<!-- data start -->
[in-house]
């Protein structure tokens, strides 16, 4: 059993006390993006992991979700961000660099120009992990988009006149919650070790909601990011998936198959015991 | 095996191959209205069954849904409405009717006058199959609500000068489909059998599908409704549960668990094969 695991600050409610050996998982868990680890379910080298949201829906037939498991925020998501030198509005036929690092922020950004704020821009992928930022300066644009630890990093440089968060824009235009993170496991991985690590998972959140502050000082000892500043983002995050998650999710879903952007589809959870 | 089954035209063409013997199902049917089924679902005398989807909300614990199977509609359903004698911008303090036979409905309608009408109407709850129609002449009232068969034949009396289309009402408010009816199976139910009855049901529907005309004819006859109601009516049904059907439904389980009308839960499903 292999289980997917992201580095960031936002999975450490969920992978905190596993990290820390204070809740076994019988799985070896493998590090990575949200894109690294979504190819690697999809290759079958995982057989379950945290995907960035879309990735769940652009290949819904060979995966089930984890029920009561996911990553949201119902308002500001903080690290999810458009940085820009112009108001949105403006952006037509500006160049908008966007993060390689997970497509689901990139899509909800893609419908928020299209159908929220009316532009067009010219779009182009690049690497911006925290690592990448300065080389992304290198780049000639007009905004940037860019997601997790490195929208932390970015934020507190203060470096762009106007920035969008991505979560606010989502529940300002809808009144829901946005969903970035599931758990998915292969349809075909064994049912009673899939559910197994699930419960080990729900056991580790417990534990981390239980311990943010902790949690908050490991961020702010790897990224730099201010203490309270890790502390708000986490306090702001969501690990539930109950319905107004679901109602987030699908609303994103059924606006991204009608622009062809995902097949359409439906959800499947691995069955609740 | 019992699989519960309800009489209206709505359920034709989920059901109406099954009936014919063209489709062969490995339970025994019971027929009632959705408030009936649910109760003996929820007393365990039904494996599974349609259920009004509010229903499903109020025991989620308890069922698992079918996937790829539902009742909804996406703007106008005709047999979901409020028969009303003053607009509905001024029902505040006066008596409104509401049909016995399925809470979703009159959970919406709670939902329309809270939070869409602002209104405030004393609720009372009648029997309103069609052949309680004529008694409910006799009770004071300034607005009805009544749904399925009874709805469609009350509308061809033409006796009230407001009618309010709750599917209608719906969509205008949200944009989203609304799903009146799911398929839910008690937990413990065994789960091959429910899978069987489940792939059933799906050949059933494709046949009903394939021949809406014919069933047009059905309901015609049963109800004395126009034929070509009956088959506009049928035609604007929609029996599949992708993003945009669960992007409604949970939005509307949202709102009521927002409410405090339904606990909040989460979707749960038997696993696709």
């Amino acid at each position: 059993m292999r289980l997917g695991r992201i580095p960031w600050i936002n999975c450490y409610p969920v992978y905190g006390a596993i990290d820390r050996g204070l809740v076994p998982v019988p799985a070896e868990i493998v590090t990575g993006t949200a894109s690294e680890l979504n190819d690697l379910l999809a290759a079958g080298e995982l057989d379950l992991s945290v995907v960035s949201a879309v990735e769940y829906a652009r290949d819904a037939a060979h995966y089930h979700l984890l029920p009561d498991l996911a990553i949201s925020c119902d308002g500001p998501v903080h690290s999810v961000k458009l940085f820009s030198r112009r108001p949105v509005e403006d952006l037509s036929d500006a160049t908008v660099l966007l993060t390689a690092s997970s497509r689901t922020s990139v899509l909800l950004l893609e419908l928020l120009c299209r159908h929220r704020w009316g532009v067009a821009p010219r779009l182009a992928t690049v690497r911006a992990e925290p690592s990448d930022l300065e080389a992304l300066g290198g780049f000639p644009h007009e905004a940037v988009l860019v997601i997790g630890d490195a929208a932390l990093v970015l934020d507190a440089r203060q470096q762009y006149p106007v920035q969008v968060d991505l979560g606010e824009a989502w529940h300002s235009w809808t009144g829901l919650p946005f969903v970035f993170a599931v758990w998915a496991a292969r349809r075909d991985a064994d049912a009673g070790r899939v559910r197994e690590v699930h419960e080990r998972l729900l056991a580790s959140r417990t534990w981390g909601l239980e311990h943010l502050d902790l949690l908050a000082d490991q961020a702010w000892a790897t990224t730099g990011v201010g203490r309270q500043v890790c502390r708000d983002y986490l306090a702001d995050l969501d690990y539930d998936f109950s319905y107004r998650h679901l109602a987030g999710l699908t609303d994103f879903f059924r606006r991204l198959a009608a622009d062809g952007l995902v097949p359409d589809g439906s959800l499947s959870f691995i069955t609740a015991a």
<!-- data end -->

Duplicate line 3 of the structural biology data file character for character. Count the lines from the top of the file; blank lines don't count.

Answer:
């Amino acid at each position: 059993m292999r289980l997917g695991r992201i580095p960031w600050i936002n999975c450490y409610p969920v992978y905190g006390a596993i990290d820390r050996g204070l809740v076994p998982v019988p799985a070896e868990i493998v590090t990575g993006t949200a894109s690294e680890l979504n190819d690697l379910l999809a290759a079958g080298e995982l057989d379950l992991s945290v995907v960035s949201a879309v990735e769940y829906a652009r290949d819904a037939a060979h995966y089930h979700l984890l029920p009561d498991l996911a990553i949201s925020c119902d308002g500001p998501v903080h690290s999810v961000k458009l940085f820009s030198r112009r108001p949105v509005e403006d952006l037509s036929d500006a160049t908008v660099l966007l993060t390689a690092s997970s497509r689901t922020s990139v899509l909800l950004l893609e419908l928020l120009c299209r159908h929220r704020w009316g532009v067009a821009p010219r779009l182009a992928t690049v690497r911006a992990e925290p690592s990448d930022l300065e080389a992304l300066g290198g780049f000639p644009h007009e905004a940037v988009l860019v997601i997790g630890d490195a929208a932390l990093v970015l934020d507190a440089r203060q470096q762009y006149p106007v920035q969008v968060d991505l979560g606010e824009a989502w529940h300002s235009w809808t009144g829901l919650p946005f969903v970035f993170a599931v758990w998915a496991a292969r349809r075909d991985a064994d049912a009673g070790r899939v559910r197994e690590v699930h419960e080990r998972l729900l056991a580790s959140r417990t534990w981390g909601l239980e311990h943010l502050d902790l949690l908050a000082d490991q961020a702010w000892a790897t990224t730099g990011v201010g203490r309270q500043v890790c502390r708000d983002y986490l306090a702001d995050l969501d690990y539930d998936f109950s319905y107004r998650h679901l109602a987030g999710l699908t609303d994103f879903f059924r606006r991204l198959a009608a622009d062809g952007l995902v097949p359409d589809g439906s959800l499947s959870f691995i069955t609740a015991a």